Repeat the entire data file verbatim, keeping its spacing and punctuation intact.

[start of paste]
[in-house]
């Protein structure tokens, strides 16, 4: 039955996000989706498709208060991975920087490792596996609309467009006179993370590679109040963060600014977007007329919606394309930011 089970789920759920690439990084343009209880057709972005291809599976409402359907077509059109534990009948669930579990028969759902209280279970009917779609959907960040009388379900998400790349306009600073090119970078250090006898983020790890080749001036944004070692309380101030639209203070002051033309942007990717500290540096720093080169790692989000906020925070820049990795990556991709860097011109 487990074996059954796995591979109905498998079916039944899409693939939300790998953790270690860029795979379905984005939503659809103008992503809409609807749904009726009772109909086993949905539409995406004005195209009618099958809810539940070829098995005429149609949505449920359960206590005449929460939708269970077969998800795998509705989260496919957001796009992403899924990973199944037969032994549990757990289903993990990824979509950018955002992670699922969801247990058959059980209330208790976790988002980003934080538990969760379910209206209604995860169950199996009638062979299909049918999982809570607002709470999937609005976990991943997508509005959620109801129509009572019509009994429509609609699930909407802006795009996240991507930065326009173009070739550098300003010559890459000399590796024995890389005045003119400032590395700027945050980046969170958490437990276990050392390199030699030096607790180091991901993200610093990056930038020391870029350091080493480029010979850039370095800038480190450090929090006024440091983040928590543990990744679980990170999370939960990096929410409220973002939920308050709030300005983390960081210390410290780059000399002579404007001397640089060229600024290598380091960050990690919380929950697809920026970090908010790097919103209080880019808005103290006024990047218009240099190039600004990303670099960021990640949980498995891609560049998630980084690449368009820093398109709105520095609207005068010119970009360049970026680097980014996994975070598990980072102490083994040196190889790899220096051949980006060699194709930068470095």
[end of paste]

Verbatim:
[in-house]
């Protein structure tokens, strides 16, 4: 039955996000989706498709208060991975920087490792596996609309467009006179993370590679109040963060600014977007007329919606394309930011 089970789920759920690439990084343009209880057709972005291809599976409402359907077509059109534990009948669930579990028969759902209280279970009917779609959907960040009388379900998400790349306009600073090119970078250090006898983020790890080749001036944004070692309380101030639209203070002051033309942007990717500290540096720093080169790692989000906020925070820049990795990556991709860097011109 487990074996059954796995591979109905498998079916039944899409693939939300790998953790270690860029795979379905984005939503659809103008992503809409609807749904009726009772109909086993949905539409995406004005195209009618099958809810539940070829098995005429149609949505449920359960206590005449929460939708269970077969998800795998509705989260496919957001796009992403899924990973199944037969032994549990757990289903993990990824979509950018955002992670699922969801247990058959059980209330208790976790988002980003934080538990969760379910209206209604995860169950199996009638062979299909049918999982809570607002709470999937609005976990991943997508509005959620109801129509009572019509009994429509609609699930909407802006795009996240991507930065326009173009070739550098300003010559890459000399590796024995890389005045003119400032590395700027945050980046969170958490437990276990050392390199030699030096607790180091991901993200610093990056930038020391870029350091080493480029010979850039370095800038480190450090929090006024440091983040928590543990990744679980990170999370939960990096929410409220973002939920308050709030300005983390960081210390410290780059000399002579404007001397640089060229600024290598380091960050990690919380929950697809920026970090908010790097919103209080880019808005103290006024990047218009240099190039600004990303670099960021990640949980498995891609560049998630980084690449368009820093398109709105520095609207005068010119970009360049970026680097980014996994975070598990980072102490083994040196190889790899220096051949980006060699194709930068470095």